A collection of great writings from our Infidel and Apostate friends. Come check some nice books from my Scribd library. We cannot accept that Palestine will become Jewish.
But it is matched by her meticulous recovery of the changing aspect of animal-human relations throughout the remaining six years of conflict. Like a piece of paper folded into origami, it reveals new dimensions to a tragic subject.
It reshapes our historical understanding by giving us a remarkable model of cross-species inclusivity. I want to start reading it all over again to see just how Kean pulled this off. Kean not only brings animals into the wartime narrative in their own right, but challenges the way historians have treated the wartime experience.
This is a remarkably rich and detailed history, not only reconstructing the unknown story of the animal massacre, but in the process offering a profound view of the way animals and humans interact. Contains a wealth of fascinating detail.
Raises sobering questions about how far attitudes of disposability towards the animals we call our companions still persist.
Kean recovers how animals and humans meaningfully interacted and, in so doing, challenges the ways historians have interpreted the wartime experience.
For this reason, this is a book that should be read not only by historians of animals but also those interested in domesticity, memory, war, and British history. Kean does a thorough job of collecting anecdotes, letters, news clippings that collectively shed light on the many experiences of pet owners, their children, vets, animal rescuers, politicians, and the animals themselves.
Because this was not a phenomenon that was widely publicized and, after the war, was quickly forgotten, this book provides an important historical record.
Without doubt, Hilda Kean has written an original and challenging monograph whose message forces readers to rethink their attitudes about themselves and the animals around them.Iraq War in the Bright Lights 'American Sniper' treats Chris Kyle as a hero, but still shows how the Iraq War was a tragic mistake.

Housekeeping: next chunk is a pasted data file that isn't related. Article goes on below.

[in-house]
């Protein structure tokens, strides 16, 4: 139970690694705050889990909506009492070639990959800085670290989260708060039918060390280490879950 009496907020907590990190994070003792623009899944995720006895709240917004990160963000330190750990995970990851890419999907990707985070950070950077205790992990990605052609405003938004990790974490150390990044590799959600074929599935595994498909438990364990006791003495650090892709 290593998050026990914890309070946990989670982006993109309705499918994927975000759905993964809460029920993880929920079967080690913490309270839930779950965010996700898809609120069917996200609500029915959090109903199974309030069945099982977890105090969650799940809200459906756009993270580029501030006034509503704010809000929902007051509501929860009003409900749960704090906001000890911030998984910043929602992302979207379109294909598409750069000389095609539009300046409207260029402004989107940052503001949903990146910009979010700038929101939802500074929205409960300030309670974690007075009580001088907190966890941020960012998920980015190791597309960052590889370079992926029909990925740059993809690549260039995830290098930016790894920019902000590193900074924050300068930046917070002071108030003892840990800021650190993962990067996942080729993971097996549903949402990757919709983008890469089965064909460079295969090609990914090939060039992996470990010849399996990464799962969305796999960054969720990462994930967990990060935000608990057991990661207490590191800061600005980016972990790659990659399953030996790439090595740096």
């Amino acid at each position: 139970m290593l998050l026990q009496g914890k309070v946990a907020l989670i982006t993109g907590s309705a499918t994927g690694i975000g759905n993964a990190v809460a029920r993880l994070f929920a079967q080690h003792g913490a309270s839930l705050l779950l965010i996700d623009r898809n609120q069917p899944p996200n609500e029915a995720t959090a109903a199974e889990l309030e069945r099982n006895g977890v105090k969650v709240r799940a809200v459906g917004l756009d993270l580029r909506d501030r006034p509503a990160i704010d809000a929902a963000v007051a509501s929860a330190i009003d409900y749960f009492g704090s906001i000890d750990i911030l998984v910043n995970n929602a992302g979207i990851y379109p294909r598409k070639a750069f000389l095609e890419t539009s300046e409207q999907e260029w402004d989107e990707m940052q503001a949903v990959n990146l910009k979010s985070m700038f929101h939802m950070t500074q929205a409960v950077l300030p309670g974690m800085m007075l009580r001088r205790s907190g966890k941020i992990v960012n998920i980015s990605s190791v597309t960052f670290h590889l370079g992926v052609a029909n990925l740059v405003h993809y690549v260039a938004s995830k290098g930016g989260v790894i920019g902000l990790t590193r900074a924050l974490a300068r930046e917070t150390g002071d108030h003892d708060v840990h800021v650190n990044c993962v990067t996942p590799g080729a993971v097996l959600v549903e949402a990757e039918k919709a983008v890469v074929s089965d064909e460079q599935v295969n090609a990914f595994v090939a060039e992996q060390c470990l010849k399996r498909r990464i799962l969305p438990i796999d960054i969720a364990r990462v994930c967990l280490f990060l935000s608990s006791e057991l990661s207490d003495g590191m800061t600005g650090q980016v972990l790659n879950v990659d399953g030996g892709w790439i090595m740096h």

Revenge of the Fans is a nerd-leaning news, analysis, and enjoyment project. The site was started in early , in the dark days before anyone on the Internet had . “Lysistrata” is a bawdy anti-war comedy by the ancient Greek playwright Aristophanes, first staged in BCE.
It is the comic account of one woman's extraordinary mission to end the Peloponnesian War, as Lysistrata convinces the women of Greece to withhold sexual privileges from their husbands as a means of forcing the men to negotiate a .
We continue the 7th lecture with the rise of the military industrial complex, the Cold War and its massive espionage apparatus, the psychological warfare behind the “bomb almighty,” as well as the real Illuminati again peeking through the pages of Quigley to reveal their faces.
His analysis stops in , but many military actions that have taken place since stand as evidence of lessons unlearned. HUBRIS: The Tragedy of War in the Twentieth Century By Alistair Horne. With “Infinity War,” the franchise takes things to a whole new level, however, by giving audiences an old-fashioned Shakespearean tragedy instead of a cheerful comic book movie with a happy.